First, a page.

legislation introduced on Jan. 19 by Bill Dodd, a state senator, would remove a requirement that hunters buy a $25 “tag,” the legal right to hunt one pig.

“All year long you will be able to hunt as many pigs as you want,” said Mr. Sklar, the Fish and Game commissioner. Some experts believe that the swine, smart and somewhat nomadic, will move to areas where hunting is not allowed.

In Lafayette the job of culling the swine falls to Chris Davies, a licensed trapper with a vise-grip handshake whose family has lived and hunted in the area since the 1880s. Mr. Davies’s father is a former hunting guide and tells the story of a fellow guide being gored to death by a feral pig in the 1970s.

“They’re super aggressive and pretty mean-natured,” Mr. Davies said of the pigs he traps. “I never met one that liked me.”

He has devised a corn-based bait, which he tosses into a sturdy metal-fenced corral equipped with cameras, a motion detector and a cellular connection. When the pigs enter the corral, almost always in the dead of night, Mr. Davies is alerted on his phone. He watches and closes the enclosure’s gate remotely once the whole group, or sounder, is inside.

Then he and his wife, Annie, carry their two sleeping children into the back of their pickup truck. They drive through the darkened suburban streets to the enclosure and shoot the pigs. “They go down like a sack of potatoes,” he said.

Among animal rights and conservation groups, Wayne Hsiung, the co-founder of Direct Action Everywhere, which describes itself as fiercely nonviolent, said his group was “very much opposed” to the culling of pigs, which he compared to killing dogs and cats.

But more typical is the nuanced view of Brendan Cummings, conservation director at the Center for Biological Diversity, an organization that focuses on the protection of wildlife and endangered species.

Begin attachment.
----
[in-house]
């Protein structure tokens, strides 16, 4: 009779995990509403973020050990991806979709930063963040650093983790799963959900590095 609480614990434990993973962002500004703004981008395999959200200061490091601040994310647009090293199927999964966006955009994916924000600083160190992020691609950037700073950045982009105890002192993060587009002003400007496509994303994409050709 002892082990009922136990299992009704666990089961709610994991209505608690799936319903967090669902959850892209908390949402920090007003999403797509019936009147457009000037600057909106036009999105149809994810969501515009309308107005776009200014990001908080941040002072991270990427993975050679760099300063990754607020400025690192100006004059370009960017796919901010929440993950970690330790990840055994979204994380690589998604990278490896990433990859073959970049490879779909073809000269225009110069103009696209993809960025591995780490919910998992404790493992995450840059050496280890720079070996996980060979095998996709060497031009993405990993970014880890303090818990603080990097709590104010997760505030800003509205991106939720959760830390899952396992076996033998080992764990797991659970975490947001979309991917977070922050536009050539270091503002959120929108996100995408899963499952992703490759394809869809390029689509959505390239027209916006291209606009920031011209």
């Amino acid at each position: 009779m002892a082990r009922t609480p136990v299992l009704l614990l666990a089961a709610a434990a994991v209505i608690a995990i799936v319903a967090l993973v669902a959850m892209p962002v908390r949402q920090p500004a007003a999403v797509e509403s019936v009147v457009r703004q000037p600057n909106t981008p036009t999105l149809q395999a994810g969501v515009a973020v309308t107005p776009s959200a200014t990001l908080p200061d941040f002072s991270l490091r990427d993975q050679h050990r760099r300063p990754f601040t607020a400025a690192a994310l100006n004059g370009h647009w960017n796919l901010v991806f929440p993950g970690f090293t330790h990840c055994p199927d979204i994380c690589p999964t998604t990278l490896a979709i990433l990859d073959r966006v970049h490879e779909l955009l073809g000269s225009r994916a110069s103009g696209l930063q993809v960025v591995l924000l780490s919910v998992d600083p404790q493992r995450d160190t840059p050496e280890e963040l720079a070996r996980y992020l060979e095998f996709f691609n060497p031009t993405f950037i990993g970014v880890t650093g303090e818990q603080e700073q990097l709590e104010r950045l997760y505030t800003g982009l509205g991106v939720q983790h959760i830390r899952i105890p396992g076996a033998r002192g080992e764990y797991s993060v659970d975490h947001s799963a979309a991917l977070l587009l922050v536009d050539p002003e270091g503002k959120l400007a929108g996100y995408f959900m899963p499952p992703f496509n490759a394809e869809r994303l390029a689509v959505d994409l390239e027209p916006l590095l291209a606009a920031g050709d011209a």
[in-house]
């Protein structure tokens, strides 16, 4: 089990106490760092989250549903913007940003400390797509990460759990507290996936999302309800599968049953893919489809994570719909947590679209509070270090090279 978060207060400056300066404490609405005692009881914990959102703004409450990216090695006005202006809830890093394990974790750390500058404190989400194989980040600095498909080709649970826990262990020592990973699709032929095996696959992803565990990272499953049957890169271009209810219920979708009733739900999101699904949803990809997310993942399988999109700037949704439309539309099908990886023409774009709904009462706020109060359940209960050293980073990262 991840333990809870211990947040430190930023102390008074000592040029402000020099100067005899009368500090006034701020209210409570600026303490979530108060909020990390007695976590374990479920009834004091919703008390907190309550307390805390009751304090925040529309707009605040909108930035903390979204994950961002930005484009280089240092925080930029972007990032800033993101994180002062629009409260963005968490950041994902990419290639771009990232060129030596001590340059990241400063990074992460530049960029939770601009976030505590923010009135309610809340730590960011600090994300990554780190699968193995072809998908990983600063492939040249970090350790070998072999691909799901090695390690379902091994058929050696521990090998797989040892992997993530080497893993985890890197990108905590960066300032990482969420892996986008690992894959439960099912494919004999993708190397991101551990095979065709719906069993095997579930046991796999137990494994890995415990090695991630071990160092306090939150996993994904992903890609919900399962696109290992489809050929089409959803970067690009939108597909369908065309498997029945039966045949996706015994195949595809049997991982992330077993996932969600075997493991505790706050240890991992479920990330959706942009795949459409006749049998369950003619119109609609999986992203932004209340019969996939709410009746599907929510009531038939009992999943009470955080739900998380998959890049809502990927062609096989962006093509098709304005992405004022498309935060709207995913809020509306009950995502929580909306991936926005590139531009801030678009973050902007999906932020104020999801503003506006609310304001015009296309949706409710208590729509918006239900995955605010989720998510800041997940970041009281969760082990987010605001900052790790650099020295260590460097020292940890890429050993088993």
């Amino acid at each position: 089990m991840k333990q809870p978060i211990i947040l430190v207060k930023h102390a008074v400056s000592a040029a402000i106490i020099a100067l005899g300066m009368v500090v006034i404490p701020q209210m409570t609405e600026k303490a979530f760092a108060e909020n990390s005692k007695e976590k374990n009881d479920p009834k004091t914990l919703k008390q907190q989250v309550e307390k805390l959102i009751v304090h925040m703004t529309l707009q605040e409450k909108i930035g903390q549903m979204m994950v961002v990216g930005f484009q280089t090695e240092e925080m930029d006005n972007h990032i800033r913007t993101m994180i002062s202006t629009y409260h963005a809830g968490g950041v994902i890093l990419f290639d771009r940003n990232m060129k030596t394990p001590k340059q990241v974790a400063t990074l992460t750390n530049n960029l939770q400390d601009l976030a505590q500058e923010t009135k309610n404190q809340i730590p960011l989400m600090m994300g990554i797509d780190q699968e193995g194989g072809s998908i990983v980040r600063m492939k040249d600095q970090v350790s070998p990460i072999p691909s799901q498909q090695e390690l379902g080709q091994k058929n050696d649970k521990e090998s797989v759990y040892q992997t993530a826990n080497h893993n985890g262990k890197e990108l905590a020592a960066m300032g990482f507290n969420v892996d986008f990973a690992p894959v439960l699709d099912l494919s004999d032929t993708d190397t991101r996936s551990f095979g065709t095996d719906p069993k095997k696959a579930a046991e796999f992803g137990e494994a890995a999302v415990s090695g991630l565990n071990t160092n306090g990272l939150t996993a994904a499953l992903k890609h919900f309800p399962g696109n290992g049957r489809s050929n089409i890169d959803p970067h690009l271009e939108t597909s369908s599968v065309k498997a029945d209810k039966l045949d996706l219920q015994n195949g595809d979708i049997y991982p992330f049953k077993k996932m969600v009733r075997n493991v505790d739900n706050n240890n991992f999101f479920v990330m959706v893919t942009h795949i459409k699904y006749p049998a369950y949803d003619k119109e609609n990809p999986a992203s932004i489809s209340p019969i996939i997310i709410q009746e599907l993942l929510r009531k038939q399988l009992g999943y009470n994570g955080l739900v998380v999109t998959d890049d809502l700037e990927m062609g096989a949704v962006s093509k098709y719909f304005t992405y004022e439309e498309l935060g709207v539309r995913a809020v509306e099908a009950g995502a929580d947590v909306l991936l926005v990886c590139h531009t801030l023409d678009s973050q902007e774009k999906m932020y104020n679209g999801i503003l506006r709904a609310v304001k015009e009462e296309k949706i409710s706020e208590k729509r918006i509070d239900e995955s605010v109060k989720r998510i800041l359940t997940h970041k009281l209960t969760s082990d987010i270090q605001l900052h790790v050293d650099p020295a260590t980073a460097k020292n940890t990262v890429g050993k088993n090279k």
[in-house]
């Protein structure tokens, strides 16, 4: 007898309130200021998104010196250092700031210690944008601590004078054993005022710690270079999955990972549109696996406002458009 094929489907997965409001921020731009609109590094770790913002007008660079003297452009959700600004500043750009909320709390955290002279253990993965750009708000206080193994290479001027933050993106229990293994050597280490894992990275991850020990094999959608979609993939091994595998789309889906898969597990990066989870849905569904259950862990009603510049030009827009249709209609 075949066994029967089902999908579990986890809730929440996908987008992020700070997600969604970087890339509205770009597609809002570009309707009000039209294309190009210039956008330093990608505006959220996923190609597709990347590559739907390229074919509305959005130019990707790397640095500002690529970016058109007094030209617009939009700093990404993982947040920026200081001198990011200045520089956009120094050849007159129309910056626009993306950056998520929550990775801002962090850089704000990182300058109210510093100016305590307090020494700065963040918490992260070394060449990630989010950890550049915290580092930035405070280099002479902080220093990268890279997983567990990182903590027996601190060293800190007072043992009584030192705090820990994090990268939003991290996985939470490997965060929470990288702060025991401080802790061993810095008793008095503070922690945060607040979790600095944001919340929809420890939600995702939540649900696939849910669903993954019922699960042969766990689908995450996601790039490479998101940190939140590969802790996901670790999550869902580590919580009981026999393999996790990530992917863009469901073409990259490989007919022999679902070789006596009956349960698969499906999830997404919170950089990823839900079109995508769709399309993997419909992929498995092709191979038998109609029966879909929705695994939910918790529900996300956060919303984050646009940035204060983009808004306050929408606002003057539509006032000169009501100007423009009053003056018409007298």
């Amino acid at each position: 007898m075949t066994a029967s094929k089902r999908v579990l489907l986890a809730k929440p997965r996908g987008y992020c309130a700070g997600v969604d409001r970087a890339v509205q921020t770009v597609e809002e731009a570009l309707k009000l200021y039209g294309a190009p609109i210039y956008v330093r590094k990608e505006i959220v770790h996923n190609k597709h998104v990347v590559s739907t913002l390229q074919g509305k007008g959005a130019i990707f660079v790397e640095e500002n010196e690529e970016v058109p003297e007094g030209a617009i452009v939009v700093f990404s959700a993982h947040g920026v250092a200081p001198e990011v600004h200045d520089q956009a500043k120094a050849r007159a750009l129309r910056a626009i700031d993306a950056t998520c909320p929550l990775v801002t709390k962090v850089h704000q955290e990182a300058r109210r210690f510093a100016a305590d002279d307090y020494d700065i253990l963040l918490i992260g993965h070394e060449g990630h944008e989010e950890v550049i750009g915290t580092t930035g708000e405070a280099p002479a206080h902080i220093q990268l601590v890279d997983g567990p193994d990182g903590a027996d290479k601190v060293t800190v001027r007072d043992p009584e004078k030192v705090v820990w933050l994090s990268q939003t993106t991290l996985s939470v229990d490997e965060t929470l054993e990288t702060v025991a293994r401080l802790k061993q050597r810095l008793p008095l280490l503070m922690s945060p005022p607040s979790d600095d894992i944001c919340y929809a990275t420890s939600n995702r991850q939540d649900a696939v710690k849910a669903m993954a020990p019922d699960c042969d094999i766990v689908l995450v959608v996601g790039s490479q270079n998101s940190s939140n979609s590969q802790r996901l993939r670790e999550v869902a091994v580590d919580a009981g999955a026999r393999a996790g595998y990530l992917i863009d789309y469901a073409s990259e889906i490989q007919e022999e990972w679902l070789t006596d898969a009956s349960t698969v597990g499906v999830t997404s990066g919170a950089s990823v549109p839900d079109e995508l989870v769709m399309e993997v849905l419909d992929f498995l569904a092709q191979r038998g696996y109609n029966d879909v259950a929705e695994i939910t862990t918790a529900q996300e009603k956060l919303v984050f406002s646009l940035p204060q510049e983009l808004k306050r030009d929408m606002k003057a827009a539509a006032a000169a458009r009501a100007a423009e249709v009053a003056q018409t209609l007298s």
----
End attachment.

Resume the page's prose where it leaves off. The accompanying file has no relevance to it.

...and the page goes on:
“We are talking about individual living animals that we should treat as ethically as possible,” Mr. Cummings said. That said, Mr. Cummings, who has spent a career protecting endangered wildlife, once killed a wild pig.

The only times he has gone hunting was for wild swine, he said, partly because the pigs were killing the purple amole, an endangered purple flower that grows in central California.

“I would prefer a California where we had no wild pigs,” he said, adding that reintroducing jaguars into California could help reduce wild pig populations.

In the Bay Area, where residents are more likely to be showing off thousand-dollar mountain bikes than their latest hunting rifle, Mr. Davies, the pig trapper, realizes that some residents are put off by his profession.

“I guess there are a lot of people who think, ‘That guy is a psychopath, he likes killing pigs,’” Mr. Davies said. “I don’t enjoy killing them. But they are terrible animals.”

Mr. Davies distributes the dead hogs to local residents who carve them into pork chops and sausage.

Jenni Smith, the assistant pasture manager at the Moraga Horsemen’s Association, a local horse club, said she was grateful that the pigs were being trapped. Over the past year the swine tore up the horse paddock.

“They’re pretty destructive,” she said.

But Ms. Smith is not so sure about eating the culled pigs.

“Honestly,” she said, “if somebody said to me, ‘Would you like a pig carcass?’ I’d be like, ‘What? No, I’ll go to Safeway, thanks.’”

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